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Santiago Ponzinibbio still waiting for doctor’s clearance, confident he’s two wins away from UFC belt

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MMA: UFC Fight Night-Buenos Aires-Ponzinibbio vs Magny
Santiago Ponzinibbio headlined UFC's first card in Argentina in 2018, defeating Neil Magny by KO.
Jason Silva-USA TODAY Sports

Santiago Ponzinibbio scored the biggest win of his MMA career in November 2018, knocking out Neil Magny in the main event of the UFC’s first trip to his home country of Argentina, but hasn’t fought since.

As 2020 starts, the welterweight talent unveiled big plans.

“I want to come back as fast as possible and fight for the belt,” Ponzinibbio told MMA Fighting. “My idea for 2020 is to fight at least three times, including a title fight. That’s my plan for 2020, brother.”

The American Top Team product was scheduled to face Robbie Lawler in December, but was forced out of the planned bout with a staph infection. Riding a seven-fight winning streak that includes victories over Gunnar Nelson and Mike Perry, Ponzinibbio says the UFC has been offering him fights, but he hasn’t been able to take one until the doctor clears him to compete again.

“Bacterias are a bit complicated, it really affected my immune system,” Ponzinibbio said. “It’s not like a knee injury that needs surgery and then you know how long the recovery will take. This bacteria stuff, it depends a lot. It might last longer in one person. It’s a whole world I didn’t really know. It’s complex.”

Ponzinibbio confirms he was removed from the official welterweight ranking by the UFC due to inactivity, but said “the UFC told me I will be back to the same position I was before as soon as I have a fight.” The UFC is aware of his health status as he’s been to the UFC Performance Institute in Las Vegas to talk to doctors, Ponzinibbio said, so his relationship with the company is good.

The 170-pounder doesn’t know for sure when he will be able to re-enter the Octagon, though, but wants someone that gets him closer to a shot at the gold.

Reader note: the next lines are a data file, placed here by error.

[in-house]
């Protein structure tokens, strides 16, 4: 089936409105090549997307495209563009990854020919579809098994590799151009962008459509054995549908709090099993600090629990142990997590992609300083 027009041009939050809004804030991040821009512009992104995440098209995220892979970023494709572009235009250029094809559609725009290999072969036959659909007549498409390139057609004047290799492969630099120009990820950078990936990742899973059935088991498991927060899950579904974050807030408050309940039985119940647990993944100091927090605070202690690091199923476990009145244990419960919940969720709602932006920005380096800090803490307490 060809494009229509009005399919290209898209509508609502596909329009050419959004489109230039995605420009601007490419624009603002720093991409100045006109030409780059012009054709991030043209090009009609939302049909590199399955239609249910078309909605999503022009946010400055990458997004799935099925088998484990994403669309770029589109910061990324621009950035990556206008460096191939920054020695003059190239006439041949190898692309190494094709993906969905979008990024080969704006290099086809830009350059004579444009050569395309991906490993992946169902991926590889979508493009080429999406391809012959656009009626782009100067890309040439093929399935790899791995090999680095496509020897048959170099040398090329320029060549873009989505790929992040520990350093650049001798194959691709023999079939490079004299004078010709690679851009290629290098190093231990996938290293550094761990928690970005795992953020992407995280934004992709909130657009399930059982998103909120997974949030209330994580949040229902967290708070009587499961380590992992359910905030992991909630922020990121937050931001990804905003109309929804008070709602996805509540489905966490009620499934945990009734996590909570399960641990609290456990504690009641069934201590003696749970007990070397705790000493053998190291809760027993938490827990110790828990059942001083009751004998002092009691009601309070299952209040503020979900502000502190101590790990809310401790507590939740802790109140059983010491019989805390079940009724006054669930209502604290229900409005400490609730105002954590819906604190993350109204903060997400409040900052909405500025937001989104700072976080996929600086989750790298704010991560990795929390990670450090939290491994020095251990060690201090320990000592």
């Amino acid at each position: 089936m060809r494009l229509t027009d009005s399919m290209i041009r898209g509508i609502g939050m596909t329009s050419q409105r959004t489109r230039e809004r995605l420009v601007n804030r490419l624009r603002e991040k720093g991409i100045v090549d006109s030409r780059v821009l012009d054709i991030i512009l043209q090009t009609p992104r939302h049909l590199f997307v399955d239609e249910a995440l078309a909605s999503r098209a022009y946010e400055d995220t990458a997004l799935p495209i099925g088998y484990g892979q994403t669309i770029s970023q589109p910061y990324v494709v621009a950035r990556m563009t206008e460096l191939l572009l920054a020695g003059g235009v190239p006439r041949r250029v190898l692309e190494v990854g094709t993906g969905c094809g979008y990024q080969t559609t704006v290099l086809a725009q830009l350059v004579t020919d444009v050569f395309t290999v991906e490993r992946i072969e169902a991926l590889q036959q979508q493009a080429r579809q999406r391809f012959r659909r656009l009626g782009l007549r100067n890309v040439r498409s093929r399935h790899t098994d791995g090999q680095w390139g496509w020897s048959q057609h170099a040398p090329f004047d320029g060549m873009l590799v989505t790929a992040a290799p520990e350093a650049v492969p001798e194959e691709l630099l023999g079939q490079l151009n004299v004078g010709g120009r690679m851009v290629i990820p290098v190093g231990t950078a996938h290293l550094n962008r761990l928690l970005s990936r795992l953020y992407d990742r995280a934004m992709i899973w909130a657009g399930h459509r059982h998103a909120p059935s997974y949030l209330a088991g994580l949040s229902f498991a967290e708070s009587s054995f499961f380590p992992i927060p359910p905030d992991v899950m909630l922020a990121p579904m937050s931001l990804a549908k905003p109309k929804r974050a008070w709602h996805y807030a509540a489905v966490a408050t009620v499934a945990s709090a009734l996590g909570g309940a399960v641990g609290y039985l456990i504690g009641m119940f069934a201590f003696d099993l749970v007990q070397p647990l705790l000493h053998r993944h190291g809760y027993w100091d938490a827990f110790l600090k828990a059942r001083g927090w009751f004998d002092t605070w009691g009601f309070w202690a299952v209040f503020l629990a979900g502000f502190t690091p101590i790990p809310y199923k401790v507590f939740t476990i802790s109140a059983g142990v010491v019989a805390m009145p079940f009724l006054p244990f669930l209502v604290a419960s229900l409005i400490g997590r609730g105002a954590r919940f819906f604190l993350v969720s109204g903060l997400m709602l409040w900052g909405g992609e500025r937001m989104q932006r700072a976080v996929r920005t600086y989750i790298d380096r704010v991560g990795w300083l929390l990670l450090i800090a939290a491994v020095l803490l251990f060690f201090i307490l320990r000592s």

“If I could choose, I’d fight the champion tomorrow, (Kamaru) Usman, or a top-5, but there are no options in the top-5,” Ponzinibbio said. “Tyron (Woodley) will fight (Leon) Edwards in March, so a fight (against the winner) wouldn’t happen until June or July. (Colby) Covington just broke his jaw and can’t fight.

“(Jorge) Masvidal is seeking other fights, taking about the belt or Conor (McGregor). Demian (Maia) already has a fight. Michael Chiesa is an option, he just fought and won, and did a good fight with (Rafael) dos Anjos. And there’s Lawler. It’s a matter of availability, too.”

“Gente Boa” doesn’t pay much attention to the UFC rankings these days. He had a love-hate relationship with the list after being moved up and down for no apparent reason, and Chiesa’s presence in the top-10 makes him question its logic once again.

“Many things don’t make sense there, so I don’t worry about it,” Ponzinibbio said. “I’m worried about my health and when I’ll be able to work. I have 15 fights and 13 wins in the UFC, including The Ultimate Fighter. I won seven in a row, and I’m finishing people. I never had a boring fight.

“This ranking doesn’t make sense. Michael Chiesa wasn’t ranked, beat Rafael dos Anjos, and now he’s No. 7. I beat three ranked opponents, knocked out the No. 8 and went to No. 7. I fought Mike Perry, who was No. 15 —but I still took the fight— and dropped to No. 10 after winning. They gave me the No. 8 again and I knocked him out to go to No. 7.

“It doesn’t make sense, but I don’t care anymore. I always put on a show, my fights are always fun, so I’m just worried about coming back, putting on a great fight, and then another one, and then fight for the title.”